Sunday, March 20, 2011

Reflections: Mr. Republican: A Biography of Robert A. Taft

Adam C. Zern shares his thoughts on Mr. Republican: A Biography of Robert A. Taft by James T. Patterson:

"In 1973 Eza Taft Benson, one my of favorite statesmen, religious leaders, political philosophers, gave a speech at Brigham Young University.  In that speech he listed three men who were his most admired statesmen: J. Reuben Clark, Winston Churchill, and Senator Robert Taft.  I didn't recognize the name of Robert Taft and after some further investigation I learned that Mr. Taft had run for the Republican presidential nomination in 1952 against Dwight D. Eisenhower.  He lost that nomination (his third attempt it turns out).  When President Eisenhower asked Ezra Taft Benson to be his Secretary of Agriculture, Mr. Benson very honestly admitted that he supported Mr. Taft for President and perhaps Eisenhower wouldn't want him (this is re-counted in another speech by Ezra T. Benson at BYU).  In my efforts to understand more fully Ezra Taft Benson, I thought it would be useful to read some more about this statesmen that I was mostly ignorant of.

As son of former president William Howard Taft, Robert Taft was no stranger to American politics.  In fact, this biography focuses almost exclusively on Mr. Taft's time in politics.  There is very little said about Mr. Taft's family life compared to how much is said about his political life.  Weighing in at a hefty 617 pages (not counting the bibliographic notes), this book could probably only be enjoyed by someone who is interested in American politics or in American history during the middle part of the twentieth century.  I enjoyed the book immensely and found the descriptions of the political process, presidential nominations, senate races, and parliamentary practices to be enlightening.

By the end of the book I understood why Ezra Taft Benson would admire Robert A. Taft so much.  Furthermore, he is not the only one who admired him.  John F. Kennedy honored Robert A. Taft with a section in his book Profiles in Courage for taking a principled stand against the Nuremberg trials.  The honored Senator was also selected to be in the Senate Hall of Fame along with other notables like Daniel Webster.  Robert A. Taft was above all a principled politician.  In many areas of interest, he leaned toward a libertarian viewpoint (which is why Ezra would like him so much) but usually withheld decisions and judgments until fully exploring the issue at hand (he broke with the normal Republican philosophy on issues like education, housing, and foreign policy).  Above all, I learned that political debates of today are for the most part the political debates of yesterday.  There really are two ideological viewpoints that have clashed in American politics for decades.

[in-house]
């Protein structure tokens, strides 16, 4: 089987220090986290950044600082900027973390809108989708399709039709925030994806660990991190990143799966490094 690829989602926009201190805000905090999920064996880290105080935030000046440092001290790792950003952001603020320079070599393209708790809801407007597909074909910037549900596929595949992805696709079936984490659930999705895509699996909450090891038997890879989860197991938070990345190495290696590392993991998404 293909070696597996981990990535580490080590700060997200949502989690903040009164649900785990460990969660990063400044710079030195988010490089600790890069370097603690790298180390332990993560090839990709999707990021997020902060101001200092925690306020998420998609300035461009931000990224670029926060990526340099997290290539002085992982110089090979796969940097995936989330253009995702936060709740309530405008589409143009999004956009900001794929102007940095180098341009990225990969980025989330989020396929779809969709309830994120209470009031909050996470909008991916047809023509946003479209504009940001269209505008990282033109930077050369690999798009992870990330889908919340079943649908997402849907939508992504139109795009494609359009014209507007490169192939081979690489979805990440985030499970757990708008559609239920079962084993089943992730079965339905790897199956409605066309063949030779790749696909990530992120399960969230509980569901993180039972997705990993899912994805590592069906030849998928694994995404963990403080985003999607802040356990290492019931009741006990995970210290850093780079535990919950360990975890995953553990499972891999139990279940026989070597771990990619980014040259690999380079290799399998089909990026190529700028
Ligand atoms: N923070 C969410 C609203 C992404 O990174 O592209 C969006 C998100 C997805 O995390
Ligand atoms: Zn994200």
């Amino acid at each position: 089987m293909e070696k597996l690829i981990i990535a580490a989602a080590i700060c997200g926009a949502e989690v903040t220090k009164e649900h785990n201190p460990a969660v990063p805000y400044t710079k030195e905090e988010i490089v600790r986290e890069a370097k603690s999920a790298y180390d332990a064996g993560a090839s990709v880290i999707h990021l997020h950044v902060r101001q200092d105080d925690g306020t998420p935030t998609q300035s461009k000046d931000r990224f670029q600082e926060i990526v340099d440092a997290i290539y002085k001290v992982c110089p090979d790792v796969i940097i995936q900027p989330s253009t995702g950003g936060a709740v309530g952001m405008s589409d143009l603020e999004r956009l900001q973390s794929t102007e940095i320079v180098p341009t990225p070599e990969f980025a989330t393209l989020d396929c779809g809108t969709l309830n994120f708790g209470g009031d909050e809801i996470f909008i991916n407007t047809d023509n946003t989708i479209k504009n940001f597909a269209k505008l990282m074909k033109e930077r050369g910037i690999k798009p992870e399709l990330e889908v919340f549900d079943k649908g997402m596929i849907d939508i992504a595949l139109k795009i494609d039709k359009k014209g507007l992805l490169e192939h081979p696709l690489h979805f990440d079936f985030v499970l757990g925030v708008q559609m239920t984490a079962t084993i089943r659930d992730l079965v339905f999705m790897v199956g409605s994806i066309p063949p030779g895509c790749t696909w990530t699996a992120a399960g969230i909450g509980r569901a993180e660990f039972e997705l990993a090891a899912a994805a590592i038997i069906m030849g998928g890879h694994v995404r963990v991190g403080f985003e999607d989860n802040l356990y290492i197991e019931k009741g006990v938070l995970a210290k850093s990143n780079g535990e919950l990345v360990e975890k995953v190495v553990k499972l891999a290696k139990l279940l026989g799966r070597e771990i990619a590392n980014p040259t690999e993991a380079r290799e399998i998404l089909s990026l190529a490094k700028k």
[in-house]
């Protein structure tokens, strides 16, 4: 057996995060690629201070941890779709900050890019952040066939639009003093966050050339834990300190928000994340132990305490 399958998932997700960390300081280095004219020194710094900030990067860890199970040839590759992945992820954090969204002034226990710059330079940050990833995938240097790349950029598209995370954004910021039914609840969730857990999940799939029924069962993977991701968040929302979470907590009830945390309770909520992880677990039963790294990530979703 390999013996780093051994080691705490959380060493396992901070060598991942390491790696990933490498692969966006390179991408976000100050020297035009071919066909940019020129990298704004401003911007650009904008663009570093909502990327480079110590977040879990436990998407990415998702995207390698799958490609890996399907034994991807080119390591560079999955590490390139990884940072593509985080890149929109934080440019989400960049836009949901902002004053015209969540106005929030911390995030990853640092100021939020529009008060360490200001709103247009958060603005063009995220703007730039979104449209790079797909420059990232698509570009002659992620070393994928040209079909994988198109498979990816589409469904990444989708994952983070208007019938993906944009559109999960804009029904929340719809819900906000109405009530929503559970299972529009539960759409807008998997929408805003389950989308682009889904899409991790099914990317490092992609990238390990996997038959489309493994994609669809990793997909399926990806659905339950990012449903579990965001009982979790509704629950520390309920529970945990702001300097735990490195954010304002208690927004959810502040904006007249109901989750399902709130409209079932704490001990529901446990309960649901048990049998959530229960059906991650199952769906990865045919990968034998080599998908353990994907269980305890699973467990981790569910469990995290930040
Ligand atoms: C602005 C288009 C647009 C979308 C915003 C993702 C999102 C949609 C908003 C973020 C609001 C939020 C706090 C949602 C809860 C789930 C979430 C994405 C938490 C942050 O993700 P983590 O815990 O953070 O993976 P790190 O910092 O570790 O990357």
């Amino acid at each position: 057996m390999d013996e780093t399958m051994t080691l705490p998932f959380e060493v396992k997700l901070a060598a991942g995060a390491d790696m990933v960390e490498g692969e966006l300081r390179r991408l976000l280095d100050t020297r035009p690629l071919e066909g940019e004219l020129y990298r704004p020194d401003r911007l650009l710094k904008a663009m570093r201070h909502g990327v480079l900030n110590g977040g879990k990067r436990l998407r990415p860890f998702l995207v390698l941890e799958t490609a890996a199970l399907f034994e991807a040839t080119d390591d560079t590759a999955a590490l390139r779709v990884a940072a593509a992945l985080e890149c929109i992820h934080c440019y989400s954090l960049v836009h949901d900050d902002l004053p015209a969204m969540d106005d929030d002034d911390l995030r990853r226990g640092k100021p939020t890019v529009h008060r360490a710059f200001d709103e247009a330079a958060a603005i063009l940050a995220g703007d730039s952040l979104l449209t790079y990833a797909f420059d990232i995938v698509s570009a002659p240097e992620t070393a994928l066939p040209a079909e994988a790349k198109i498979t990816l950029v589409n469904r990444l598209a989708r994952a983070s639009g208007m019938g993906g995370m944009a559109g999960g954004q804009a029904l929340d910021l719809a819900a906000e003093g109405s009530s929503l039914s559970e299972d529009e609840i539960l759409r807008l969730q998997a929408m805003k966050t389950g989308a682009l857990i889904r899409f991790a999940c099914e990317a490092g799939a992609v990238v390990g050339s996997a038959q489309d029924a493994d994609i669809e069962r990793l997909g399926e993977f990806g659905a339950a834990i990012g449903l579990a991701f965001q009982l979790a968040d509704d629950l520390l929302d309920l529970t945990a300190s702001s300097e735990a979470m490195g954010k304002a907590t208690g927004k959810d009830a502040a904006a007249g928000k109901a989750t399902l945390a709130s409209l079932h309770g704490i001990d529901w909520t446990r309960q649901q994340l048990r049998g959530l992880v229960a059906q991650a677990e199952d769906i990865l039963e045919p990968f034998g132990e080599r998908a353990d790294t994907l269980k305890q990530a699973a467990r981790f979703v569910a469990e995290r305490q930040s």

There are many great personalities in American politics and history.  Sadly, some of them get forgotten because they never achieve the highest cultural throne: the presidency.  Robert A. Taft might be one of those personalities.  This book was well worth the effort, but only for someone who had the same motivations to read the book as I did."

Statement enshrined on a bronze medallion of Robert A. Taft near his gravesite: "The consideration which ought to determine every decision is the necessity of preserving, maintaining, and increasing the liberty of the people of our country."

Monday, March 7, 2011

Reflections: The Adventures of Sherlock Holmes

Sarah J. Zern gives her thoughts on Sir Arthur Conan Doyle's The Adventures of Sherlock Holmes:

"The Adventures of Sherlock Holmes was an absolutely wonderful read.  This book contains twelve chapters, containing twelve independent mysteries for Holmes and Dr. Watson to solve.  Each chapter is only about twenty pages long, and each is written very clearly.  There are references to other cases that Holmes has solved throughout different chapters, but they are not integral to the plot of these subsequent cases.

I am a huge fan of the classic “Who done it?” mystery, so this book really appealed to me.  It always fascinates me when Holmes or Watson use the vast knowledge that they have, as well as their common sense, to solve cases that at times seemed completely and ridiculously unsolvable.  There were cases that I could figure out at least partially, which made this book even more engaging. 

One of the only things that surprised me about this book was how little Dr. Watson had to do with actually solving any Holmes’s cases.  Even though Sherlock is constantly insisting on Watson’s presence during each case, the Doctor consistently proves he has nothing to contribute to Holmes’s investigation, except for perhaps moral support and a gun.  On deeper reflection, Dr. Watson’s character is most likely used as a sort of surrogate for the reader.  Written from his viewpoint, it is easy for the reader, who most likely feels inept at deciphering these mysteries, to connect with Dr. Watson.  In essence we are Dr. Watson, completely unnecessary to Sherlock Holmes as a fellow detective.  We can offer no insight that Holmes has not already deduced. We are necessary on a much more personal level, however.  Dr. Watson (the reader) provides not only companionship for our bachelor Holmes, but an eager and complimentary audience. 

A wonderfully light, easy read!  I highly recommend it to all who crave a little mystery, and need all the facts wrapped up and presented in a beautiful package in the end."